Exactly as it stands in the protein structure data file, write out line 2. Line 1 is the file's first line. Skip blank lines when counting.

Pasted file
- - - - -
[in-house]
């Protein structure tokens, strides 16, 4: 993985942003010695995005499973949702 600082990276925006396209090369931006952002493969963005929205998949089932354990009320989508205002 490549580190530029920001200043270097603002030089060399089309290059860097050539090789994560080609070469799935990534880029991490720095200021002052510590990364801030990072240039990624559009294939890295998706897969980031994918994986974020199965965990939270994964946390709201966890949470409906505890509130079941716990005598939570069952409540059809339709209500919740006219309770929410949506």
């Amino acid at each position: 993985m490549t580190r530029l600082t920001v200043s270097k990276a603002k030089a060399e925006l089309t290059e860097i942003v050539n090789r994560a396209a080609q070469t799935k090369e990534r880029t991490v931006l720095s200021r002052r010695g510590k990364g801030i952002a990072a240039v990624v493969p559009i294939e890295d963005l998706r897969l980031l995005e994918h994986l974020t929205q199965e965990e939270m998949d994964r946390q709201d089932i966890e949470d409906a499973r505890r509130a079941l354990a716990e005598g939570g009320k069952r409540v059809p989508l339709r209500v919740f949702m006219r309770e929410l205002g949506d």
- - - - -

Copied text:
């Protein structure tokens, strides 16, 4: 993985942003010695995005499973949702 600082990276925006396209090369931006952002493969963005929205998949089932354990009320989508205002 490549580190530029920001200043270097603002030089060399089309290059860097050539090789994560080609070469799935990534880029991490720095200021002052510590990364801030990072240039990624559009294939890295998706897969980031994918994986974020199965965990939270994964946390709201966890949470409906505890509130079941716990005598939570069952409540059809339709209500919740006219309770929410949506």